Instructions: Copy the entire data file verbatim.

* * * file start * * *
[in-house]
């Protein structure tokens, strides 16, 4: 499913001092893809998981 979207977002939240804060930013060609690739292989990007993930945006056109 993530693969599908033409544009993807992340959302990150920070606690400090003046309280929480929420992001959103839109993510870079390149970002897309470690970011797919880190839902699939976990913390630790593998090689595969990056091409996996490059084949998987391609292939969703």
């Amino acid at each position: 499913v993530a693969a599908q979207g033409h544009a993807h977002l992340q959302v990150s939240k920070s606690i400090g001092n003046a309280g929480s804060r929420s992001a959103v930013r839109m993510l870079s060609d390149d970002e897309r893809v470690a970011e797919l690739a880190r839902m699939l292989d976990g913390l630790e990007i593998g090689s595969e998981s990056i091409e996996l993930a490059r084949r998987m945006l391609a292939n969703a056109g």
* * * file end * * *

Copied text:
[in-house]
């Protein structure tokens, strides 16, 4: 499913001092893809998981 979207977002939240804060930013060609690739292989990007993930945006056109 993530693969599908033409544009993807992340959302990150920070606690400090003046309280929480929420992001959103839109993510870079390149970002897309470690970011797919880190839902699939976990913390630790593998090689595969990056091409996996490059084949998987391609292939969703």
């Amino acid at each position: 499913v993530a693969a599908q979207g033409h544009a993807h977002l992340q959302v990150s939240k920070s606690i400090g001092n003046a309280g929480s804060r929420s992001a959103v930013r839109m993510l870079s060609d390149d970002e897309r893809v470690a970011e797919l690739a880190r839902m699939l292989d976990g913390l630790e990007i593998g090689s595969e998981s990056i091409e996996l993930a490059r084949r998987m945006l391609a292939n969703a056109g």